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Property Investor’s Factfile – January 2018 Commentary

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Property Investor Facts and Figures (Buy-to-Let and Property Trading – January 2018

January 2018 Property Investor´s Factfile

The Property Investor’s Factfile presents a range of relevant data from national / London house prices, the latest buy-to-let Limited Company (SPV) loan rates, LIBOR / SWAP rates and rentals to mortgage debt figures and information on the first-time buyer sector.  Below are some noteworthy observations over the last month:

Property Market Trends

  • The Halifax reported slower growth in property prices over the course of 2017 (2.7% relative to 6.5% in 2016).  Managing director of Halifax Community Bank Russell Galley commented: “we expect annual price growth to continue in the range of 0-3% at the end 2018”.  Galley also stated that: “prices [in 2018] are likely to be supported by the ongoing shortage of properties for sale, low levels of housebuilding, high employment and a continuation of low interest rates making mortgage servicing affordable in relative terms”;
  • Similar to the Halifax, the Nationwide House Price Index pointed to average prices growing by 2.6% in 2017.  At the start of January chief economist Robert Gardner said: “The fundamentals for house buyers are likely to remain challenging over the coming months with consumers’ purchasing power continuing to be squeezed by inflation running higher than earnings growth. Additionally, housing market activity is likely to be hampered by fragile consumer confidence and limited willingness to engage in major transactions.”;
  • As its share price reached a record high in January 2018, Rightmove is expecting properties with two bedrooms or less to rise in price by 3% and those with three and four bedrooms to grow by 2%;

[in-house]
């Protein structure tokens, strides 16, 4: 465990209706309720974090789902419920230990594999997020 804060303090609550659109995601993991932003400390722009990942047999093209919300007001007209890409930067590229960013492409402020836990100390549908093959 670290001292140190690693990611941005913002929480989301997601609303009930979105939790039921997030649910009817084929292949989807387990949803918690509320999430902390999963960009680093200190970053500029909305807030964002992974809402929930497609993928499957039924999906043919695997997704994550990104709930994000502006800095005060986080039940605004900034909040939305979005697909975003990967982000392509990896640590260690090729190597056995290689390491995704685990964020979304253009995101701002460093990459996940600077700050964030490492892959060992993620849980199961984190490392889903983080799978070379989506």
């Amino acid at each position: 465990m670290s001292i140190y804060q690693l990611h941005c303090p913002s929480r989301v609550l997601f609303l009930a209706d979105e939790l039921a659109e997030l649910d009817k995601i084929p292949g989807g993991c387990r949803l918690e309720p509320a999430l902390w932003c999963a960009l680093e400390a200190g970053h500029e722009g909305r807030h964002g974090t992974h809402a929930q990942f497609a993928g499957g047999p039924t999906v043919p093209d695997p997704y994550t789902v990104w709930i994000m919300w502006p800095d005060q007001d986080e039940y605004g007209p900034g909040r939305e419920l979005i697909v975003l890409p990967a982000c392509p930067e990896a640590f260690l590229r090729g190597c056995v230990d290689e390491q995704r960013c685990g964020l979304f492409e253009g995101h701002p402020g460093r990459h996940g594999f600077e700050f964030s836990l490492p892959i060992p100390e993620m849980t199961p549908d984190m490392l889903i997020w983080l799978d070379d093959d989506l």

• Bearing in mind the time lag for sold properties to appear on its index, the Land Registry estimated that UK house prices grew by 5% in the 12 months preceding October 2017 – adding over £10,000 to the value of the average property;
  • Other regional-specific data by Hometrack’s Cities House Price Index reported year-on-year growth (up to November 2017) in Glasgow (7.9%) and Edinburgh (7.6%).  In England and Wales above-average growth was seen in Leicester (7.5%), Birmingham (7.3%), Manchester (6.6%), Nottingham (6.4%), Liverpool (6.2%), Bristol (6.1%), Leeds (5.7%), Southampton (5.4%), Portsmouth (5.1%), Cardiff (5.0%), Bournemouth (4.8%), Sheffield (4.6%), Belfast (4.5%), and Newcastle (4.0%).  Over this period, property prices fell the most in Aberdeen by -3.7%;
  • Land Registry data reported further decline of 3.01% in the City of Westminster and an unexpected 8.92% increase in City of London prices between September and October 2017.  However, as we regularly comment, the relatively low sales volumes in these areas may skew the data somewhat.  Inner London [1] and Outer London [2] fell by 1.36% and 0.08% respectively over the same period;
  • See 65 expert property forecasts for 2018 by clicking here (contributors kindly delved into a range of topics from macro influences, price and rental trends to the notable demographic shifts occurring across the country, the real effects of the Universal Credit (UC) rollout, Local Housing Allowance (LHA) freezes and the widening risks of homelessness).


Rental Market Observations